South African President Cyril Ramaphosa made his first visit to the White House on Friday (16 September) for talks with US President Joe Biden on global security, climate change, trade, food security, health and Russia’s invasion of Ukraine — and South Africa’s and other African nations’ reluctance to condemn it.
Biden praised South Africa as a “vital voice” as he met with his South African counterpart at the White House for talks that touched on efforts to tackle the climate crisis, and security, despite disagreement on the war in Ukraine.
According to a senior White House official, the US president wanted to discuss the war in Ukraine with Ramaphosa, and hear the South African leader’s “thoughts on the best way forward”. Biden, who has led an international coalition in applying a slew of economic sanctions against Russia over the war, wants South Africa’s help in those efforts. But the South African government has resisted calls to directly condemn Russia for the invasion.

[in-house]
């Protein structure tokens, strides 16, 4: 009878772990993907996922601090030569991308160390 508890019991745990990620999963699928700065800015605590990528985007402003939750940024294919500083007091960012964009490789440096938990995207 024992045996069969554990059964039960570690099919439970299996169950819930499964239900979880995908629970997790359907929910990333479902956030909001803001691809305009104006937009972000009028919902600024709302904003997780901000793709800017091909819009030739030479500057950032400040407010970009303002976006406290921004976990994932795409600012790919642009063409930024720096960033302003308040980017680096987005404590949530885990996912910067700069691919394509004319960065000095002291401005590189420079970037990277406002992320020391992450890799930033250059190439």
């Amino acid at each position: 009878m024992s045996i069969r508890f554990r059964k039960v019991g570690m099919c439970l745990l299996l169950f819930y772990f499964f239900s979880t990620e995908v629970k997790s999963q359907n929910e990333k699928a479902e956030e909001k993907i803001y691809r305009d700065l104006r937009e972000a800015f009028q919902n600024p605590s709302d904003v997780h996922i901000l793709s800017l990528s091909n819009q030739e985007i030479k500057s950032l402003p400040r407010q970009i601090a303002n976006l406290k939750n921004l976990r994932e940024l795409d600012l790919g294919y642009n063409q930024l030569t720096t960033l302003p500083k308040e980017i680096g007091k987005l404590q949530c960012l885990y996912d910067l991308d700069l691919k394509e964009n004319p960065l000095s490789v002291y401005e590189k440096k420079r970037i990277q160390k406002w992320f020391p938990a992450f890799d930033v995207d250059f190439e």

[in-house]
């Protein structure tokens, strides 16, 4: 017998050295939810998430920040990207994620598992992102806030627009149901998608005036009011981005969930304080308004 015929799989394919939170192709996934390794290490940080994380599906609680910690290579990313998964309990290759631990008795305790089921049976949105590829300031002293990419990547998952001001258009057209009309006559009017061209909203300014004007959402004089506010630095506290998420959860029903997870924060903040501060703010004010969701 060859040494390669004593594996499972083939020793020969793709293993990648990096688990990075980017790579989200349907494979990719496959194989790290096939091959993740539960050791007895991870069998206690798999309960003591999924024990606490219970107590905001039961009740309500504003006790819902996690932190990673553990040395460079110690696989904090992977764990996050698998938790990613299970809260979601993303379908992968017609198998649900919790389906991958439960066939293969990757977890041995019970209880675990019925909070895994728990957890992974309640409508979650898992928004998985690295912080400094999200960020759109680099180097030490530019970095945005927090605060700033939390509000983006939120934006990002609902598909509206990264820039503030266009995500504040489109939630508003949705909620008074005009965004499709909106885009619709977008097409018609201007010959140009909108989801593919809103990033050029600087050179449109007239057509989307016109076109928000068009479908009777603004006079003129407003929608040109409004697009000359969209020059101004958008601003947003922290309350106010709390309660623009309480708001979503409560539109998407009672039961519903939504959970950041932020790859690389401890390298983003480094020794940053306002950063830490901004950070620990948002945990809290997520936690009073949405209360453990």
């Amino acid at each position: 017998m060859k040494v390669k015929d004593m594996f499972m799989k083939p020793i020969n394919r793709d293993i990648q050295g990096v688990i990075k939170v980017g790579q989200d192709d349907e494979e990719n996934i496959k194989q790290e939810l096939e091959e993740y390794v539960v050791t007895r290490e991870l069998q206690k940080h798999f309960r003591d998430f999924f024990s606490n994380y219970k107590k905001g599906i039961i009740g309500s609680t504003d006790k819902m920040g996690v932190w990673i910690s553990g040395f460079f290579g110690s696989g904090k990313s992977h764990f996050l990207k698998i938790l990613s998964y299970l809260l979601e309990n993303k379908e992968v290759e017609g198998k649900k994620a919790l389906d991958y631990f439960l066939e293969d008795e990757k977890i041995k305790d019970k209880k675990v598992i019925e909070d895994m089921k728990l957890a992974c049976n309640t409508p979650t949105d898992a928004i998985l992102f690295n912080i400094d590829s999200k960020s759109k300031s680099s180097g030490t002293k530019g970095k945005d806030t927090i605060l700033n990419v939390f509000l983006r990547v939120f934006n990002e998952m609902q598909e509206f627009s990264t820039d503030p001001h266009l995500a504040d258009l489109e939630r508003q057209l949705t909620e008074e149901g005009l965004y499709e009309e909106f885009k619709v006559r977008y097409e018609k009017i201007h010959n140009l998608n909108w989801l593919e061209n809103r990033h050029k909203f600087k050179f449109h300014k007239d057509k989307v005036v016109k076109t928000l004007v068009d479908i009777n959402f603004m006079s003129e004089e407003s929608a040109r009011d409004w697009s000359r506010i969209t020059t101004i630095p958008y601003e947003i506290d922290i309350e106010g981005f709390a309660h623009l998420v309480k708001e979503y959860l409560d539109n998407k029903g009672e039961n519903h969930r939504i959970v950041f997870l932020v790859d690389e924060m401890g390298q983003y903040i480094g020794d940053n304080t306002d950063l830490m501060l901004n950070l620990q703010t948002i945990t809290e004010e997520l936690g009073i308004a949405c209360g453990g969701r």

With its close historical ties to Moscow due to the Soviet Union’s support for the anti-apartheid struggle, South Africa abstained from a United Nations vote in March denouncing the invasion of Ukraine. In May, Ramaphosa said “bystander countries” were paying the price of Western sanctions on Russia. South Africa’s foreign minister, Naledi Pandor, said Ramaphosa would emphasize the need for dialogue to find an end to the war. White House National Security Council spokesperson John Kirby earlier dismissed suggestions that the US is trying to pressure South Africa to distance itself from Russia.
According to press reports, Ramaphosa sought to work together with the USA on security, including in neighboring Mozambique, which has been grappling with an Islamist insurgency in its northern Cabo Delgado province. For South Africa, Washington had a “key” role to play in security in the continent.
Ramaphosa’s visit to Washington comes just weeks after US Secretary of State Antony Blinken made his own trip to South Africa, pledging Biden administration will do more to listen to Africa.